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October 28, 2019

California Shows How Not to Deal with Climate Change

Its policy has cost hundreds of lives AND damaged the environment

Suppose you were in charge of California and you believed strongly that humans are making the climate hotter. You know that your state is already plagued by droughts and is forest-fire prone. You are willing to have your residents pay twice as much for electricity as residents of neighboring states in order to fight climate change. What would you order the utilities to do with the extra money they collect from ratepayers?

California made the wrong choice. It’s ratepayers do pay twice as much as their neighbors in nearby states; but California chose to spend the extra money on politically popular programs to subsidize renewable energy projects rather than maintaining its aged electrical grid. It chose to subsidize electric cars for affluent people rather than first upgrading the lines that bring power to those cars. It insisted that new homes have solar panels but allowed them to be built in flammable forests which are now being set ablaze by over-burdened and under-maintained utility lines.

California utilities are under a mandate to get a third of their power from renewable sources by 2020 and 60% by 2030. The utilities are also under mandates to subsidize rooftop solar, build electric charging stations, and subsidize electric cars.  They apparently had no mandate to make their network safe and protect the environment from wildfires. They spent ratepayer money where the state told them to spend it.

Last year’s wildfires in California released as much carbon dioxide as is emitted in a year generating electricity in the state, according to the US Geological Survey. Hundreds of people died in these fires. The destruction of communities was enormous. This year the grid is still apparently sparking fires despite massive precautionary shutdowns by the utilities. People with electric vehicles can’t charge them so they can’t follow evacuation orders. Gasoline cars are idling in huge evacuation traffic jams. When the grid shuts down, hospitals and businesses fire up diesel generators. California spent the extra revenue to become LESS green.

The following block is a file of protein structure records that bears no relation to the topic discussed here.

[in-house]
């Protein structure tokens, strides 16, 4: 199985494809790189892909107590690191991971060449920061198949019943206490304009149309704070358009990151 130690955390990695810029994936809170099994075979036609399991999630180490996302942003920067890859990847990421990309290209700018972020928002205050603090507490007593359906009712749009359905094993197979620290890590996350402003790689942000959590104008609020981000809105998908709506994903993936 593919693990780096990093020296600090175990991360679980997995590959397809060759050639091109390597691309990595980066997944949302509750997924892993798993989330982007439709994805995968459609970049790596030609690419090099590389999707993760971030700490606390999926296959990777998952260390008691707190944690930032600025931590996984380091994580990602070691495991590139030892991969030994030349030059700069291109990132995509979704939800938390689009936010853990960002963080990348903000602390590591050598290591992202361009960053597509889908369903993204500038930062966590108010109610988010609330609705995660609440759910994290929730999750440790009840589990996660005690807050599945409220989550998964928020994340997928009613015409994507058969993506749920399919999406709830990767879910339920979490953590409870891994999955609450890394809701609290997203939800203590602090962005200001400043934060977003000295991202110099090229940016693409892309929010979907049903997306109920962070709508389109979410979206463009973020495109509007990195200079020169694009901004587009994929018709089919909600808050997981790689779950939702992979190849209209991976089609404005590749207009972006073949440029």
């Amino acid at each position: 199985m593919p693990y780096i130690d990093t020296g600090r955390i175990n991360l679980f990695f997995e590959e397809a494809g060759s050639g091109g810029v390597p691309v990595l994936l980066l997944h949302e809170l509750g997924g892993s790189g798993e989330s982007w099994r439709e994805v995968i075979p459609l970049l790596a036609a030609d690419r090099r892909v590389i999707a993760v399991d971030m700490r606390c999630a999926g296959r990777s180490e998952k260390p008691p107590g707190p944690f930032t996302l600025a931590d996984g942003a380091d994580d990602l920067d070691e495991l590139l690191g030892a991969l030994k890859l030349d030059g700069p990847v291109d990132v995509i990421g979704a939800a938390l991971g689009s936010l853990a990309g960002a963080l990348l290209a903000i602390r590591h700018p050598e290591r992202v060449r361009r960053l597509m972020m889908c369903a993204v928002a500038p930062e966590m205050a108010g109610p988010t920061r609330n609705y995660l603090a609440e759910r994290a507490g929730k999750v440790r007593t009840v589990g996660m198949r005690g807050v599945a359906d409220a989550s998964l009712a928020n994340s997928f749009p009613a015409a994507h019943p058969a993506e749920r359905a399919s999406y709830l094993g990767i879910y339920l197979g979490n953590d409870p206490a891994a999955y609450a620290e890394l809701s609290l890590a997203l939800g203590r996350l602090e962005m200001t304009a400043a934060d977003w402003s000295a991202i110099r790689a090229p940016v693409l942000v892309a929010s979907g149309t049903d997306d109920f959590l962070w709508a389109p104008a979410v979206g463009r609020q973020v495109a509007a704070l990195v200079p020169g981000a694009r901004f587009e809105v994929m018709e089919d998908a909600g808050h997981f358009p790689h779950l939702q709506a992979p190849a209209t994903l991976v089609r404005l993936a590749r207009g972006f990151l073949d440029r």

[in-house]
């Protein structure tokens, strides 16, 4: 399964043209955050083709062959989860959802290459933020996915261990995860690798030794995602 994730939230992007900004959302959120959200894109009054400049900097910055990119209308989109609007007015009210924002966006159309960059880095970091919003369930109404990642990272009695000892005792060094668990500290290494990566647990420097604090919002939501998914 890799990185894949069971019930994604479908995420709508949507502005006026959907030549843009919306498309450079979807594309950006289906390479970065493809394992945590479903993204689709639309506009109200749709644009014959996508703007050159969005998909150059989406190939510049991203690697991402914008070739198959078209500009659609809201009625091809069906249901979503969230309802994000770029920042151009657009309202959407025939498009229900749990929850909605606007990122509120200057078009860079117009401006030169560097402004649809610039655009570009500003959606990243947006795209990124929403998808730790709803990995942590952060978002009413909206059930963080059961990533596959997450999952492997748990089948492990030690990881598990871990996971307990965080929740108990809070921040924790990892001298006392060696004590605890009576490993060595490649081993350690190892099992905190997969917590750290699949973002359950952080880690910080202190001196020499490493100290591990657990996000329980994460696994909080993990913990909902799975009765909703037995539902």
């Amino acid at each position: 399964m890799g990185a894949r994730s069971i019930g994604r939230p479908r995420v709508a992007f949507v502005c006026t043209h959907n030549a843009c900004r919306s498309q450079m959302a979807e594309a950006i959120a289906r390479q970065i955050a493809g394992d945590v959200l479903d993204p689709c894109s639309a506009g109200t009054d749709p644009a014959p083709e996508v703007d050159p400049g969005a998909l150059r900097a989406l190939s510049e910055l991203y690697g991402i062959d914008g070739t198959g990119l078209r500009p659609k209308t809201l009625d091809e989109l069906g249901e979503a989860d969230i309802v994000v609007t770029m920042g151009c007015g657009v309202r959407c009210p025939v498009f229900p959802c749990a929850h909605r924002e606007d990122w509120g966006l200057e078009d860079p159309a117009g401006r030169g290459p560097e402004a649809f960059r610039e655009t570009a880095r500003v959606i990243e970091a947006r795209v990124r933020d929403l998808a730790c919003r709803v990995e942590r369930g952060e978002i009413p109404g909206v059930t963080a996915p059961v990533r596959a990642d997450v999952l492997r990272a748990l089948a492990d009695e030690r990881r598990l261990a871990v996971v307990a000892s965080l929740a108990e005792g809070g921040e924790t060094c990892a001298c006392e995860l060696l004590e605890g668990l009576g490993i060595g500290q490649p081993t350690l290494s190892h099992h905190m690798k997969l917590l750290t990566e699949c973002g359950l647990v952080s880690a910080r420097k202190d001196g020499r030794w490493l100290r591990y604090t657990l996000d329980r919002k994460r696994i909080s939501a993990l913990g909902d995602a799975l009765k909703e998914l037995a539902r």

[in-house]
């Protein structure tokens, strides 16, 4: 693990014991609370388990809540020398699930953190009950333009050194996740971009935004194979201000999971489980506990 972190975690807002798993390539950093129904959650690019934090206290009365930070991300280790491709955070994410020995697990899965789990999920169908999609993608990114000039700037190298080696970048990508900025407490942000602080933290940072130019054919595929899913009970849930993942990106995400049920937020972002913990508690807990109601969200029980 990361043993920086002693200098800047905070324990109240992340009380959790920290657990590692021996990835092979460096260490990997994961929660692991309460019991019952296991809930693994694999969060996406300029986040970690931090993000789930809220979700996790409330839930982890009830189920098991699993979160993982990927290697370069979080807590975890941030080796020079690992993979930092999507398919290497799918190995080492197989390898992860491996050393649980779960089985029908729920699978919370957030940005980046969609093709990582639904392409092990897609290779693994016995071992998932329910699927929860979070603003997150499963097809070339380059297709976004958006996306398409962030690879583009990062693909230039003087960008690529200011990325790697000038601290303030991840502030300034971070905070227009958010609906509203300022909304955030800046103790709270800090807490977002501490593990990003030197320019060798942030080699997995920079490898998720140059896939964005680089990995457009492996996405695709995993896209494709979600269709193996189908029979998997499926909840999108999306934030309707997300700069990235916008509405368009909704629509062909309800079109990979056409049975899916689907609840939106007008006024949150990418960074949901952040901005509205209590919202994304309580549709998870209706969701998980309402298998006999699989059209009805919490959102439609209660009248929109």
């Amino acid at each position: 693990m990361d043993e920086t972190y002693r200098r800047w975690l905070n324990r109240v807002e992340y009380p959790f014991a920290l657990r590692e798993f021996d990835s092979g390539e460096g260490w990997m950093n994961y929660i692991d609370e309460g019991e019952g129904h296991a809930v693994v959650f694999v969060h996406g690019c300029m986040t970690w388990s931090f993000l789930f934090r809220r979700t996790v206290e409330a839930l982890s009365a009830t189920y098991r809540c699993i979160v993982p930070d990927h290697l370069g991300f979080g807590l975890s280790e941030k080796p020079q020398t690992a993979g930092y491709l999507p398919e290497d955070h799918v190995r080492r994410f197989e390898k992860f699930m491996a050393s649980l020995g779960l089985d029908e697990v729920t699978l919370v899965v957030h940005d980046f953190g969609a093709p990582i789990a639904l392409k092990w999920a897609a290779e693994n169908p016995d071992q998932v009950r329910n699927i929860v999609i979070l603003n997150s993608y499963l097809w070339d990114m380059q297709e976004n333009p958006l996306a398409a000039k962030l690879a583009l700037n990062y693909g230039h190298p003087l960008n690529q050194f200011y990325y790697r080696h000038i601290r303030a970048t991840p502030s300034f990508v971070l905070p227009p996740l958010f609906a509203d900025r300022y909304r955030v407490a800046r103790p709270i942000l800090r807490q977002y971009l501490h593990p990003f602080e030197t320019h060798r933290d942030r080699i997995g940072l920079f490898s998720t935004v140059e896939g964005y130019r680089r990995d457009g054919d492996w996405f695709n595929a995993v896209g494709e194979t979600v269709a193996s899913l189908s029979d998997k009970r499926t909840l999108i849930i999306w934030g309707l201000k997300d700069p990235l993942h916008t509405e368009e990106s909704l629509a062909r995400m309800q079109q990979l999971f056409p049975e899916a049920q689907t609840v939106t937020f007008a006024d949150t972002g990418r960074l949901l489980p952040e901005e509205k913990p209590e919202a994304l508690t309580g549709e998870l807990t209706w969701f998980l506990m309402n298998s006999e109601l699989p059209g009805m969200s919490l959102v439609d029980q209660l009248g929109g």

California Governor Newsome says:  “It’s about dog-eat-dog capitalism meeting climate change. It’s about corporate greed meeting climate change. It’s about decades of mismanagement.”  But the utilities are regulated by the state Public Utility Commission. According to The WSJ, PG&E, which is bankrupt from last year’s fires and which is responsible for most of this year’s blackouts, received no safety fines from the PUC over the last several years. I have no idea how competent the utility management is; but the PUC should know. It’s hard to fault management for following state law and regulation; they can be faulted for not being brave enough to forcibly point out the lethal dangers in deferred grid maintenance and new housing development without new infrastructure to support it.

“We have to do something,” is what many climate change activists, especially the children, like to say. But what we do and in what order is critically important. Money that’s allocated to one project is implicitly denied to another. When there is a clear and present danger – for example 100-year-old power lines through dry timber, safety is the first priority. Building new electrical homes and buying electrical cars before updating the grid to deliver electricity safely turned out to be both dangerous and bad for the environment.

I don’t think it’s what Gov. Newsome meant but the capitalist beneficiaries of the politically correct green policies were the renewable energy industry. PG&E is bankrupt. The ratepayers aren’t getting reliable electricity; people are dying; and carbon emissions are increased. The more important the emergency, the more important it is to think before acting.

See also:      Time for California to Act Local

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